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Unformatted text preview: Harvard CS 121 and CSCI E207 Lecture 17: Undecidable Problems and Unprovable Theorems Harry Lewis November 10, 2009 Reading: Sipser Ch. 5 Harvard CS 121 & CSCI E207 November 10, 2009 Unsolvability of Derivability in General Grammars Theorem: There is no algorithm to determine, given any grammar G and any string w , whether w L ( G ) . Proof: Suppose there were such a decision procedure. Then we could use it to solve the halting problem: Given M and w , to determine if M halts on input w , construct a grammar G such that L ( M ) = L ( G ) and determine if w L ( G ) . Since the halting problem is unsolvable, so is this problem. There is a particular grammar G for which this problem is unsolvable: namely, the grammar for the universal TM. 1 Harvard CS 121 & CSCI E207 November 10, 2009 TwoCounter Machines A counter machine can add and subtract 1 from its registers and check if they are zero. Theorem: The halting problem is unsolvable even for 2counter machines. Proof: 1. One TM tape to two pushdown stores 2. One pushdown store to two counters 3. Four counters to two counters 2 Harvard CS 121 & CSCI E207 November 10, 2009 An Undecidable Problem about Context Free Grammars Theorem: It is undecidable to determine, given CFGs G 1 and G 2 , whether L ( G 1 ) L ( G 2 ) = . Proof : Reduction from {h G,w i : G is a general grammar generating w } Given h G,w i , we can construct grammars G 1 ,G 2 such that: L ( G 1 ) = { C 1 # D R 1 # C 2 # D R 2 # # C n # D R n : n...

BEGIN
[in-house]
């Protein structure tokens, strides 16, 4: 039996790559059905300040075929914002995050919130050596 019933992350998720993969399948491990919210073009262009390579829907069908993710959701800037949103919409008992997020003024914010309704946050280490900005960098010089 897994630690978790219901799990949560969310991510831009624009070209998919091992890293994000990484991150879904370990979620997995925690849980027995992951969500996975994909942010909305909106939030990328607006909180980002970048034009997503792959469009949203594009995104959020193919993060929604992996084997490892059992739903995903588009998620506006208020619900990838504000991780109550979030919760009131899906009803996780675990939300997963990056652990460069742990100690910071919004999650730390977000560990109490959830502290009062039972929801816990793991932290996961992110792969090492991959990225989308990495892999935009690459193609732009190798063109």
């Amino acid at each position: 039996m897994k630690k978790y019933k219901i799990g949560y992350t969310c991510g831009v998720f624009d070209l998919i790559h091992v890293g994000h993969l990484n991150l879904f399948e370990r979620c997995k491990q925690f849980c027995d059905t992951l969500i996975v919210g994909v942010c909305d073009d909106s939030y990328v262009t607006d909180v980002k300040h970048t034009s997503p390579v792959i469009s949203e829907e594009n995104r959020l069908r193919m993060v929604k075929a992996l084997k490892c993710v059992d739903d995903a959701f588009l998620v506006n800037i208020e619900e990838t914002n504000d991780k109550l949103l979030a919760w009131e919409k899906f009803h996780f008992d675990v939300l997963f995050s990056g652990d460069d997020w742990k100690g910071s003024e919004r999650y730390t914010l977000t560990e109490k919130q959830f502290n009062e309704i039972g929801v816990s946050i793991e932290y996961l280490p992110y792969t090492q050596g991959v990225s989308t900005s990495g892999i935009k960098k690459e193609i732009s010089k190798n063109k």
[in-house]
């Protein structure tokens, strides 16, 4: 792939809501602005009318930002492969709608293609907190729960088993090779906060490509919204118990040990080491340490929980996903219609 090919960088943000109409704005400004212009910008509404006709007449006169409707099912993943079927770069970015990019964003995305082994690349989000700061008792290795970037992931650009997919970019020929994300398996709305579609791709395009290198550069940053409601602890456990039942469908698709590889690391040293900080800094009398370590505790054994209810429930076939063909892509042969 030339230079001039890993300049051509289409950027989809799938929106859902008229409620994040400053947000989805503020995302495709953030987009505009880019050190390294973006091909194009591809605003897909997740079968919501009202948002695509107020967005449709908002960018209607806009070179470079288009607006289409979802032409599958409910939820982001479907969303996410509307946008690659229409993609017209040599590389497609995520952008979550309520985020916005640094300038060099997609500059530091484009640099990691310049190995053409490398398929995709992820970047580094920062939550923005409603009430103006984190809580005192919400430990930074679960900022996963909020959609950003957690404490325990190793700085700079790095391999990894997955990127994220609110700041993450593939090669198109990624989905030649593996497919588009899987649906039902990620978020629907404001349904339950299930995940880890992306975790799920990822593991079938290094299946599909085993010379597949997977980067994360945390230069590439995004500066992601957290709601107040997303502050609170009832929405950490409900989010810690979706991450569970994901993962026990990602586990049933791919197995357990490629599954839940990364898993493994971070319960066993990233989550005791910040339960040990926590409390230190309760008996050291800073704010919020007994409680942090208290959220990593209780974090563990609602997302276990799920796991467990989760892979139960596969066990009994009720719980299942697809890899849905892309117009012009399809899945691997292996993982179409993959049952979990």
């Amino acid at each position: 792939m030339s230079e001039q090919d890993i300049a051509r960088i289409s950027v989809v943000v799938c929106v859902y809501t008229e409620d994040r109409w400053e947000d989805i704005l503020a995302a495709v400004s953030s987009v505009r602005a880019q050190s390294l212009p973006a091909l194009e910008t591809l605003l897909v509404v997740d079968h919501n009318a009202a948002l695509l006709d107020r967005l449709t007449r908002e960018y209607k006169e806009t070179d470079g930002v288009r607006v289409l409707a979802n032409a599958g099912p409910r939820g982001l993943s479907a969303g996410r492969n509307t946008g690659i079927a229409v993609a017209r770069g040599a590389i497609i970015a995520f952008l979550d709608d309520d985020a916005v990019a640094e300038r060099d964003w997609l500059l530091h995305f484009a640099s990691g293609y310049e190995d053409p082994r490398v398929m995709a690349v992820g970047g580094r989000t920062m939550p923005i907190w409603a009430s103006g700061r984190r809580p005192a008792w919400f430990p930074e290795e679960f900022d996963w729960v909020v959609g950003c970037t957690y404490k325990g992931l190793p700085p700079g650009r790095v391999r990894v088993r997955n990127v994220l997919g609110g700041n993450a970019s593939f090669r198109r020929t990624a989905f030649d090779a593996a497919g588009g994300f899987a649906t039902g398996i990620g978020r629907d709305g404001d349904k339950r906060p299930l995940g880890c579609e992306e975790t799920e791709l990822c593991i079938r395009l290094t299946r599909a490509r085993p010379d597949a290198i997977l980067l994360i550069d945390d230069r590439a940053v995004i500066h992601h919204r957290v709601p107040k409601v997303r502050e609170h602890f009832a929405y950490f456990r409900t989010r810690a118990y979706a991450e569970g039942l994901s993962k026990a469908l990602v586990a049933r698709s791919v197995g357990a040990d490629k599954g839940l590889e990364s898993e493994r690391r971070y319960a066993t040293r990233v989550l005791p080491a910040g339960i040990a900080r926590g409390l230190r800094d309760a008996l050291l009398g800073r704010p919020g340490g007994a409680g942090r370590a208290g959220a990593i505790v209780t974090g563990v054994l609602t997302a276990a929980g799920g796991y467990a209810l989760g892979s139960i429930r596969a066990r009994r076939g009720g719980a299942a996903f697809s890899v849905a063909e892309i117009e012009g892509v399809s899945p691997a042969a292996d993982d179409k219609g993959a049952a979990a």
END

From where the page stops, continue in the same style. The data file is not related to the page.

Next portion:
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 Fall '09

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